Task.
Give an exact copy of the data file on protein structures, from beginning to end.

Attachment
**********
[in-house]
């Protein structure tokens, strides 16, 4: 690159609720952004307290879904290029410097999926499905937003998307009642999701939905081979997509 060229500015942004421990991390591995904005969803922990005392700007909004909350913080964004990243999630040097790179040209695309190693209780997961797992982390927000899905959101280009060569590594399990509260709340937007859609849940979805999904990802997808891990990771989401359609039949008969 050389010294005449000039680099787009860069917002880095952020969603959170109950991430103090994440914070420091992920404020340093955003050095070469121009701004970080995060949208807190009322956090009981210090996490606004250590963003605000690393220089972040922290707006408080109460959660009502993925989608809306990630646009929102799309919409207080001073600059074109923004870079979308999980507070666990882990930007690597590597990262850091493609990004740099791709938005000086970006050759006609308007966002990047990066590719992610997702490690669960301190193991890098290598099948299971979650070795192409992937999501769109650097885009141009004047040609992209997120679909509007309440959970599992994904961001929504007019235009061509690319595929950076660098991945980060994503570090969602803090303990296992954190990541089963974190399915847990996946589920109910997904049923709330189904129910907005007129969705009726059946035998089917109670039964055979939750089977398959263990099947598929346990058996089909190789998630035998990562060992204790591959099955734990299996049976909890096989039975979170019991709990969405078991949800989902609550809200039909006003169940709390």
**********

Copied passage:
[in-house]
């Protein structure tokens, strides 16, 4: 690159609720952004307290879904290029410097999926499905937003998307009642999701939905081979997509 060229500015942004421990991390591995904005969803922990005392700007909004909350913080964004990243999630040097790179040209695309190693209780997961797992982390927000899905959101280009060569590594399990509260709340937007859609849940979805999904990802997808891990990771989401359609039949008969 050389010294005449000039680099787009860069917002880095952020969603959170109950991430103090994440914070420091992920404020340093955003050095070469121009701004970080995060949208807190009322956090009981210090996490606004250590963003605000690393220089972040922290707006408080109460959660009502993925989608809306990630646009929102799309919409207080001073600059074109923004870079979308999980507070666990882990930007690597590597990262850091493609990004740099791709938005000086970006050759006609308007966002990047990066590719992610997702490690669960301190193991890098290598099948299971979650070795192409992937999501769109650097885009141009004047040609992209997120679909509007309440959970599992994904961001929504007019235009061509690319595929950076660098991945980060994503570090969602803090303990296992954190990541089963974190399915847990996946589920109910997904049923709330189904129910907005007129969705009726059946035998089917109670039964055979939750089977398959263990099947598929346990058996089909190789998630035998990562060992204790591959099955734990299996049976909890096989039975979170019991709990969405078991949800989902609550809200039909006003169940709390």